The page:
My name is Neil and I am an addict. Well, I used to be. The old me would drink 10 or more cups of coffee every single day, each of which would be loaded up with sugar and milk. So how did I kick the habit?
Earlier today I received a tweet that said “Day 2 of juicing. Cut my coffee intake down from 4 mugs to 1, coffee craving gone been replaced by #gingerslammer instead”. This was promptly followed by tweet from another follower asking “@TheJuiceJunkie any tips for kicking a 10 a day coffee habit?”
This got me thinking about my old caffeine addiction, when I couldn’t function in the morning without my cup of C8H10N4O2 (the molecular formula for caffeine).
In fact, I couldn’t function in the afternoon or evening without constantly getting a coffee fix. I had coffee so strong, that it often looked like mud (even with a big glug of milk). It was also too bitter for me to drink without at least 2 heaped spoons of sugar.
I didn’t write a blog back then, but if I did then I guess I would have been the “Un-Natural Java Junkie”.
Kicking your caffeine habit can be challenging, but it is achievable.
Here is my 3 step plan for kicking your caffeine addiction.
Step 1 – Decaffeinate or Go Green
I remember the first time I cut my caffeine intake. It wasn’t planned. My wife had started buying decaffeinated coffee and I hadn’t noticed. I only found out about the change because I was getting terrible headaches on the days I worked at home. I wasn’t happy when my wife told me we’d gone ‘decaf’. I seem to remember asking if we were going to have dehydrated water next!
The truth though is that on the days when I had some coffee (unleaded fuel) at home and some when I was out (fully leaded) I was cutting my caffeine intake without getting the withdrawal headaches.
When I eventually decided to cut coffee from my diet in 2009 I initially switched to green tea. Although green tea still contains a small amount of caffeine it also has long been hailed as a healthy hot drink and some recent research suggests green tea enhances several cognitive functions, in particular our working memory.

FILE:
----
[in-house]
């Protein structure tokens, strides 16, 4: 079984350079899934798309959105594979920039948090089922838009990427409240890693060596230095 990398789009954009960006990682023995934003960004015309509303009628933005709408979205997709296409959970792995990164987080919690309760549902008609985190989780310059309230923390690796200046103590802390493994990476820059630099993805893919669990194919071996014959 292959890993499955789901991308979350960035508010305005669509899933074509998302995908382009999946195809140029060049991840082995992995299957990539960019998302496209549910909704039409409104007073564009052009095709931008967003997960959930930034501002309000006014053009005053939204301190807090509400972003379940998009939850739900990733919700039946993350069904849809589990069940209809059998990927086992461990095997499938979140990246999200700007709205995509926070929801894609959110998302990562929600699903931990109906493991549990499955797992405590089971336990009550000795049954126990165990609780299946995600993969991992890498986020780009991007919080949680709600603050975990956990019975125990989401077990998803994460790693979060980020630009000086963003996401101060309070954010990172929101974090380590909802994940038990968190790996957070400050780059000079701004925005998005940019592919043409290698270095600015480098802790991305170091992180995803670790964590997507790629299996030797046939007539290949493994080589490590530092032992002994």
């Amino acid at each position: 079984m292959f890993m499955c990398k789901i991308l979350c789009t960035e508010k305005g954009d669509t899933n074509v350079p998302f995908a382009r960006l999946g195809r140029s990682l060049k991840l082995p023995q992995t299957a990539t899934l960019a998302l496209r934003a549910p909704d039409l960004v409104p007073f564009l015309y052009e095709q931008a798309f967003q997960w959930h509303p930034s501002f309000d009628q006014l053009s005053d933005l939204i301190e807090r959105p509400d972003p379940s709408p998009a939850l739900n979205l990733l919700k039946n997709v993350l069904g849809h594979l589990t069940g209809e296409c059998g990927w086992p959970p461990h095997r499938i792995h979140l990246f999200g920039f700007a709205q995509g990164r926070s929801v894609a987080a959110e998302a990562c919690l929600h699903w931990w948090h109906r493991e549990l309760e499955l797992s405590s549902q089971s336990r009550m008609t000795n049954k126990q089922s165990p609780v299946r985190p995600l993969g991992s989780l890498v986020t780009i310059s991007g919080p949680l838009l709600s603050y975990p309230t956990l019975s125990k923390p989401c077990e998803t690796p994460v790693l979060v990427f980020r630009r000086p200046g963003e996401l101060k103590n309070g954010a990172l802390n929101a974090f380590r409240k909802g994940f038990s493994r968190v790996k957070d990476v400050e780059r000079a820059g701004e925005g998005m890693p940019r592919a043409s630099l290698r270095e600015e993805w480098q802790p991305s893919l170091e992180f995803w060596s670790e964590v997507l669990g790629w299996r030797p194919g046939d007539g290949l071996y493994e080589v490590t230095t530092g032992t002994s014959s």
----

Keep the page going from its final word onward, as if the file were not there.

I have to confess that I wasn’t too keen on the first cup of green tea, but the taste soon grew on me and green tea became a regular feature in my life. Unlike decaf coffee, when I switched to green tea I didn’t get withdrawal headaches.
My advice would be to try switching coffee for green tea.
If you don’t feel you can give up your cup of joe that easily, have a small amount of decaf or even mix decaf with your regular coffee to gently ease yourself off of it.
Step 2 – Hippy Sh*t
Before 2009 I would have labelled all herbal teas “hippy sh*t”. Back then I also thought of fruit and vegetables as a garnish. Oh how times have changed.
After I embraced green tea, I decided to experiment with other herbal and fruit teas. It was a bit trial and error. Some teas tasted a bit odd, others were a revelation. For example, I couldn’t believe how much I enjoyed peppermint tea, ginger tea and cinnamon tea. All of these are now regulars in my life. These days I drink more mint tea than any other hot drink.
Alongside green tea I would suggest you experiment with a few different herbal teas that are naturally free from caffeine. Alternatively you may want to try adding a slice of lemon or lime to hot water.
Step 3 – Take an Extended Coffee Break
When I first quit coffee I went around six weeks without touching a drop. Green tea quickly became my new best friend and when I did eventually decide to have a coffee, my tastes had changed. I found I my old cuppa to be sickly sweet and also disliked the way the milk stuck to my mouth and throat.
Most people take around 3 weeks to form a new habit and my six week coffee break was enough to break my addiction.
These days I do drink the occasional coffee, but I prefer it black and unsweetened.
Bonus – The Healthy Espresso
If you need a ‘shot’ to wake you up in the morning I suggest you try my Ginger Slammer. This simple juice recipe is sure to wake up and warm you up!
It has other benefits too!
Ginger plays an important role in ayurvedic medicine, where it is used as an appetite-stimulant and digestive aid. Ginger helps to prevent flatulence and is an intestinal spasmolytic, soothing the intestinal tract.
Modern research supports its use as a safe remedy for travel sickness, and for nausea and vomiting during pregnancy.
Ginger has also been shown to have an analgesic effect on the joints, reducing the pain, and improving the mobility, of osteoarthritis and rheumatoid arthritis sufferers.
You can find the recipe here: Ginger Slammer Juice Recipe
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